Shibu NatesanShibu Natesan

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Shibu Natesan belongs to a generation of artists from Kerala who studied at the College of Fine Arts in Trivandrum during the early eighties, a time of continuing change and rebellion against a bureaucratic and stultified art establishment. The films of John Abraham and G. Aravindan were one aspect of the cultural climate of the time, and formative, along with translations of Latin American and African literature, of the minds and attitudes of young artists. His first significant body of work, a series of paintings entitled "The Futility of Device" derives from a feudal history excavated in painstaking detail, the relics displayed in the grim chambers of memory, symbols of aggression which repeat themselves with oppressive regularity. The atmospheric quality of these works, some of them based on photographs of archaeological remains such as the caves at Ajanta, is heightened by the use of metallic paint on canvas.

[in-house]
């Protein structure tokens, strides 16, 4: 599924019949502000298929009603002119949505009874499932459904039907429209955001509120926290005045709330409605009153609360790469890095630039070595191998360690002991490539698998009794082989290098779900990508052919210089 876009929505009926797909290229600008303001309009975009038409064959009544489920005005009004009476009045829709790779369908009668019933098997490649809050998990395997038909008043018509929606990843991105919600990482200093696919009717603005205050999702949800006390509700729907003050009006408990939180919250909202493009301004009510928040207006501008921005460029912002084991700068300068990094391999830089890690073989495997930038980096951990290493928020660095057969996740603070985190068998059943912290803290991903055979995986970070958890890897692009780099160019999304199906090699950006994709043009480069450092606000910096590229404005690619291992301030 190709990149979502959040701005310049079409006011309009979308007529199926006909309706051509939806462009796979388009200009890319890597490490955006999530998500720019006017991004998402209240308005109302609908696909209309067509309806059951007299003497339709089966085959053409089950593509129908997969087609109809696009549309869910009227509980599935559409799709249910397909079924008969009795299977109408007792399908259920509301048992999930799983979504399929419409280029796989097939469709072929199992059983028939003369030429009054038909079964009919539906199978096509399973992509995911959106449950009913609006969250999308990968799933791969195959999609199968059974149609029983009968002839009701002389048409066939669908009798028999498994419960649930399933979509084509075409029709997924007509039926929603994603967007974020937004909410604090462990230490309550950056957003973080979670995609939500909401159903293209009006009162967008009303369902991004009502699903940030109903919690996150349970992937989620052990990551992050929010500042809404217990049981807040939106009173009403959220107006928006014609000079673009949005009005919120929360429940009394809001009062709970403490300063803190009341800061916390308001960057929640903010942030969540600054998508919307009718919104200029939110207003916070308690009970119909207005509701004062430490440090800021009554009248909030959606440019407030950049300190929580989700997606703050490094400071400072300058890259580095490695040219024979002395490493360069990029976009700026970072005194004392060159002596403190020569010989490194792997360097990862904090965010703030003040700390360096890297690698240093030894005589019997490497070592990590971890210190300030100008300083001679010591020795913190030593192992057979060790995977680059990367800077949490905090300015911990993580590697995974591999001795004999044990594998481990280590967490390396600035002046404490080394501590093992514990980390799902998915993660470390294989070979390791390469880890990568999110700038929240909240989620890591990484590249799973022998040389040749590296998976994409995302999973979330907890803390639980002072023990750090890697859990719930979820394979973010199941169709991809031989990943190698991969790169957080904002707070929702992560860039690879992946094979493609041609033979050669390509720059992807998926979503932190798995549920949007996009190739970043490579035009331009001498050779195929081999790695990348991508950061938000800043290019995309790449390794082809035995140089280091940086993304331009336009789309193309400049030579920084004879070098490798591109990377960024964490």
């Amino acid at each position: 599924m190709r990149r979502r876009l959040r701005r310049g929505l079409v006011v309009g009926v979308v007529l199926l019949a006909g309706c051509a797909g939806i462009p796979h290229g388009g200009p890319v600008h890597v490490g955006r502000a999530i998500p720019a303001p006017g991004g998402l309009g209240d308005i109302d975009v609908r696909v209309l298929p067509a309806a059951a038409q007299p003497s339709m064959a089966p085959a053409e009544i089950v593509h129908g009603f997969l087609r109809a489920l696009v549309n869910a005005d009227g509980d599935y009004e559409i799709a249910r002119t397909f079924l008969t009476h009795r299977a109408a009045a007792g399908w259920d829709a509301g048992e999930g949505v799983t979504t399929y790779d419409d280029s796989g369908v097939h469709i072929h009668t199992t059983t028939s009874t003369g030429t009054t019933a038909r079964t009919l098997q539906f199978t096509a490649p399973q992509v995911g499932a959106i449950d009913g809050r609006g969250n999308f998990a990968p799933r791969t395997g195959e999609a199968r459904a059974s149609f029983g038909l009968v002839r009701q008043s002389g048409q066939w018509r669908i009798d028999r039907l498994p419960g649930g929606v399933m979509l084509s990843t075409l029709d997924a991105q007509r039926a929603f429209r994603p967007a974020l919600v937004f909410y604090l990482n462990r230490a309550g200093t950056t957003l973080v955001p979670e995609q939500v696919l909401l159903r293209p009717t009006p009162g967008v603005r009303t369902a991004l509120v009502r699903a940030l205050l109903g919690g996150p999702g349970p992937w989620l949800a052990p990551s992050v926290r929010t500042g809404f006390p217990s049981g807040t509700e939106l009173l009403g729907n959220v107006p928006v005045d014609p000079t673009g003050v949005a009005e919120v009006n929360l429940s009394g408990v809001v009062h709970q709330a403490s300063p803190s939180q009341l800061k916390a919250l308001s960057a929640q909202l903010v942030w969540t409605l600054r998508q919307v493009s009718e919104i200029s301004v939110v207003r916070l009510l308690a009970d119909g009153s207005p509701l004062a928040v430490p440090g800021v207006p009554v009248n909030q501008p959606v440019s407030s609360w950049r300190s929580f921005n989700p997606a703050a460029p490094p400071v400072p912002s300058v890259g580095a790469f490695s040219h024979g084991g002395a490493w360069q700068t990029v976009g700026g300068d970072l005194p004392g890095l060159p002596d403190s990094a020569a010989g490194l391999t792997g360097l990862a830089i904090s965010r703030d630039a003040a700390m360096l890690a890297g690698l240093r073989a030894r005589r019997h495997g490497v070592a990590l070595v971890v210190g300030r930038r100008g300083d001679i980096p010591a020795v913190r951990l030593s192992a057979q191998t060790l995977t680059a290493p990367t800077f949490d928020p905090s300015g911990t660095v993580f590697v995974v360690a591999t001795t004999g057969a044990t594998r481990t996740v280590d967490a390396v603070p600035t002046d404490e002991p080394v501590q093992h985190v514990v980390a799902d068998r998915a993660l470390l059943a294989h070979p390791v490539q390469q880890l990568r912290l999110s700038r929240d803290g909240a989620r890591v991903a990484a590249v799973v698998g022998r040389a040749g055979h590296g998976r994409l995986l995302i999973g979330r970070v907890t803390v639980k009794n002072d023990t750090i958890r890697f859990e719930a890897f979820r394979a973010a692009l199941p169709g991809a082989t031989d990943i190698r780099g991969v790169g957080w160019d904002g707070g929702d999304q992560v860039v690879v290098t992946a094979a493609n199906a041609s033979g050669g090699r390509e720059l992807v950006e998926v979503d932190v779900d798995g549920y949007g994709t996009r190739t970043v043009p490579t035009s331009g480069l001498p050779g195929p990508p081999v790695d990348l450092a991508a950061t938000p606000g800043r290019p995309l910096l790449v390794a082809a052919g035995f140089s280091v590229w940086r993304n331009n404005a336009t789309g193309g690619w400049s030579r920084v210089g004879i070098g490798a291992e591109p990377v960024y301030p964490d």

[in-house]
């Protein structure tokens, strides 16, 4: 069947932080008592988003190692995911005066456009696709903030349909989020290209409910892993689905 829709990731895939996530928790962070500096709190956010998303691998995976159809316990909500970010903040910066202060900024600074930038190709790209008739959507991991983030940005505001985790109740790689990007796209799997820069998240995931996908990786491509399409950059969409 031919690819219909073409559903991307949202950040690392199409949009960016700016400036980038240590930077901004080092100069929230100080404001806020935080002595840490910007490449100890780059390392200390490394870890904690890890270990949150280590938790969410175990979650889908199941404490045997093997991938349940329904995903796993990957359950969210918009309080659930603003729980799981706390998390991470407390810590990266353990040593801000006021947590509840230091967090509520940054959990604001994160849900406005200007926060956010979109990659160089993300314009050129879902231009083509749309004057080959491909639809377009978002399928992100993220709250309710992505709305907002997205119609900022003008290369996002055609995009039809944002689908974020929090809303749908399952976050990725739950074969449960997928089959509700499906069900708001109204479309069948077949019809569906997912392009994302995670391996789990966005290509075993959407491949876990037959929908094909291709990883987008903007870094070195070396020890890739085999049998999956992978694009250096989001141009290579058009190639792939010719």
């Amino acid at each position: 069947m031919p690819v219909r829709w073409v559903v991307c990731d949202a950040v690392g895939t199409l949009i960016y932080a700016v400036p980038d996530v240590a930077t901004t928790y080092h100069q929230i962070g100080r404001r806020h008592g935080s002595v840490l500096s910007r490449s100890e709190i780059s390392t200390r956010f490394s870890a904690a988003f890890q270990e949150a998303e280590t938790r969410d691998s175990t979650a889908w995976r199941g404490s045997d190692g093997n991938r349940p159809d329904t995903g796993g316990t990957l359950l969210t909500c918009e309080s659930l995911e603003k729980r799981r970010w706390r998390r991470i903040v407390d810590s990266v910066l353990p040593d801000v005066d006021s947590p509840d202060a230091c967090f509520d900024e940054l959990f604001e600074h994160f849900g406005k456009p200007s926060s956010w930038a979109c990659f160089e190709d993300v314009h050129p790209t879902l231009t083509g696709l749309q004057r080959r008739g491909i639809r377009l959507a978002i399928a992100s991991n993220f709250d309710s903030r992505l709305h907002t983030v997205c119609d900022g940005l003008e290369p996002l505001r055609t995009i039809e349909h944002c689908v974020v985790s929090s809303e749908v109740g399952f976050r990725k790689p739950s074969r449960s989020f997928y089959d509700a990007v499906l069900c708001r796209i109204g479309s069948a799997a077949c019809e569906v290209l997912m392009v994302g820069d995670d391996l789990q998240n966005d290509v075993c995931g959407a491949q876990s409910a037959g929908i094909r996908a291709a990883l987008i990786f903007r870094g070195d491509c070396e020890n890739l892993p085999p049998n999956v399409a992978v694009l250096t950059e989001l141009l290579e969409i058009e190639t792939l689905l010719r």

Shibu spent two years, between 1996 - '97 at the Rijksakademie in Amsterdam, and his recent "Missing" series of paintings is representative of the change that occurred duing the time. The use of photography here is even more literal, though still adhering to a stubborn involvement with the processes of painting, their capacity to shift and re-focus the gaze to glean hitherto unperceived information. 

There is a simulation which resembles the original to a startling degree, but which in fact prompts a set of readings which are contrary to what was intended, thus displacing the meaning without significantly altering it's appearance. Things are not what they seem to be; the actuality and sanity which these images once claimed is suddenly suspect.


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